The key advantage today running 64 bits Windows is the virtual memory that you get. Applications that use memory (Photoshop, After Effects, etc) can get 4GB or close to that if you run them in 64 bits Windows. That figure is impossible to obtain if you run 32 bits Windows as the upper half (about 2.5GB and higher) is allocated to Windows system and device drivers.
                Last edited by tingsern; 01-01-2008, 12:22 AM.
                TingSern
                --------------------------------------
                Edius 9.4 Pro, Lenovo P72 workstation laptop, 64GB RAM, Xeon CPU, Windows 10 Pro (64 bits), 2 x 2TB Samsung M2.NVME and 1 x 4TB Samsung SSD internal. Panasonic UX180 camera, Blackmagic 4K Pocket Cinema, Blackmagic Pocket Cinema

                Comment


                • #9
                  :) Wisdom of experience... we're a bit OT, but it's worth noting.
                  • Newer Epson printers and scanners have 64-bit drivers, but older ones don't.
                  • Newer Wacom (digitizer) tablets have 64-bit drivers, but again older ones don't.
                  • Silex SX2000U USB device server has 64-bit driver, but the connected USB device must also have a 64-bit driver for it all to work (otherwise you just get a connection to a USB device that doesn't have a driver)
                  Things that still don't work in 64-bit Windows that you might not anticipate being a problem...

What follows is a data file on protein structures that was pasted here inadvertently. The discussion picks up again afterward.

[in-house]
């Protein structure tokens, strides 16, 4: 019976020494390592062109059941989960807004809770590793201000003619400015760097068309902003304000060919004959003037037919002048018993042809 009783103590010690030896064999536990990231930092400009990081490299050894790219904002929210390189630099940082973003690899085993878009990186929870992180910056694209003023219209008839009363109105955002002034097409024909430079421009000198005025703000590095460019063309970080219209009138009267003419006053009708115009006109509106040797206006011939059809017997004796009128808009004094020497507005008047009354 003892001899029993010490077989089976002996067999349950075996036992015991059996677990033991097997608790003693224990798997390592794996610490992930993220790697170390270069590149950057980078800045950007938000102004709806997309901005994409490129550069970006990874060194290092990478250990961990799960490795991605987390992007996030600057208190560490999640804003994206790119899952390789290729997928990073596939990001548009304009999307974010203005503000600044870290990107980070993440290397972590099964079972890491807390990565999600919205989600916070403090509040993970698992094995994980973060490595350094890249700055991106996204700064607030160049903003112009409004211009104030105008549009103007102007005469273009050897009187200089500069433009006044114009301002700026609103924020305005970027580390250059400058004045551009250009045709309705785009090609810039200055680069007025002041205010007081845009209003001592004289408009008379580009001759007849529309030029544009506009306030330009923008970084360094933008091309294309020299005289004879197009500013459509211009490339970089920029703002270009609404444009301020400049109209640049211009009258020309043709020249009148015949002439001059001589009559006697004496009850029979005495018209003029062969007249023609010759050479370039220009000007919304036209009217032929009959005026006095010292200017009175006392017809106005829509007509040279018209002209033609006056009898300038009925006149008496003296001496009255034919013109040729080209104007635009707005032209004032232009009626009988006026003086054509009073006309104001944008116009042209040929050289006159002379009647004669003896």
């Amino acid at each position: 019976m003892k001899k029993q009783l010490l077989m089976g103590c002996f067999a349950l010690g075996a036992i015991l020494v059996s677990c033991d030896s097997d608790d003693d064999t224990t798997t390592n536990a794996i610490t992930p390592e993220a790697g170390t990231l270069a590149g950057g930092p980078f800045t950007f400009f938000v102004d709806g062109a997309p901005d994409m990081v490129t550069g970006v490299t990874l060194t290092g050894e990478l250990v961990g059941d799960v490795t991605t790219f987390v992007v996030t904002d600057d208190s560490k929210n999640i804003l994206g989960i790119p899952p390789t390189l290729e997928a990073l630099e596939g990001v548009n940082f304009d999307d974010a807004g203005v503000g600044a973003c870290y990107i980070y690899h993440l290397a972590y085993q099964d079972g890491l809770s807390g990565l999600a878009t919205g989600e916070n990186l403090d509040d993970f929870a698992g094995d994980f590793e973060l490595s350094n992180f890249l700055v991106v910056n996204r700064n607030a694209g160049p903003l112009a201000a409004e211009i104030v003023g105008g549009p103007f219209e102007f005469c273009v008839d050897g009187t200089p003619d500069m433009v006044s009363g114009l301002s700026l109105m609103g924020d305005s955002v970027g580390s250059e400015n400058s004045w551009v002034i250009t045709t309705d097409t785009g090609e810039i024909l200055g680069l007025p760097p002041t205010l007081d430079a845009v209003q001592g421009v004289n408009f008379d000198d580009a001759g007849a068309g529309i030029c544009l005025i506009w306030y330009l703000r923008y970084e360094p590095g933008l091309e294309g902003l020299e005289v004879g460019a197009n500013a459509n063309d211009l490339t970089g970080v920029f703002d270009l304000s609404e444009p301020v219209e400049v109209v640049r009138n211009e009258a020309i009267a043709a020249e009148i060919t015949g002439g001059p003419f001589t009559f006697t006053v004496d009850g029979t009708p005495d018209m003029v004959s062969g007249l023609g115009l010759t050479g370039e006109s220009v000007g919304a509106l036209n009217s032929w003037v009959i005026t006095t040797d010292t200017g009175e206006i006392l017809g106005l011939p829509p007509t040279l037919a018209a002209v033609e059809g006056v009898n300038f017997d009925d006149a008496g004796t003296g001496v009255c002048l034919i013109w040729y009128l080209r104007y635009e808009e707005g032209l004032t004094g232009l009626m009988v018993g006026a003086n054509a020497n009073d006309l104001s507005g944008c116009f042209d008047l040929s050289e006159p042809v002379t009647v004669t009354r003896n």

• Software VPN clients (Cisco, Nortel)
                  • Keyspan USB device server (US-4A)
                  • Keyspan USB printer server (PS-4A)
                  • Modems (if it requires a specific driver)
                  • Nintendo Wi-Fi Connector (for Wii or Nintendo DS connection, you can use a workaround to get the Ralink driver to work if you're just using it as a PC Wi-Fi adapter)
                  • Older/off-brand TV capture cards
                  • Third-party Bluetooth stack (Seems there is a 64-bit Widcomm stack but you can't download it. IVT BlueSoleil has a 64-bit version. Not sure about Toshiba Bluetooth stack.)
                  • Anything that installs a virtual device including the Acrobat PDF Printer and USB-Serial adapters (though the popular FTDI and Prolific chipsets do have drivers)
                  • Anything USB that requires vendor-provided drivers including touch-screens, tablets, audio, video, etc.
                  • Any other hardware that requires a vendor-provided driver
                  Pretty much successfully running 64-bit Windows requires that you have recent everything including peripherals and software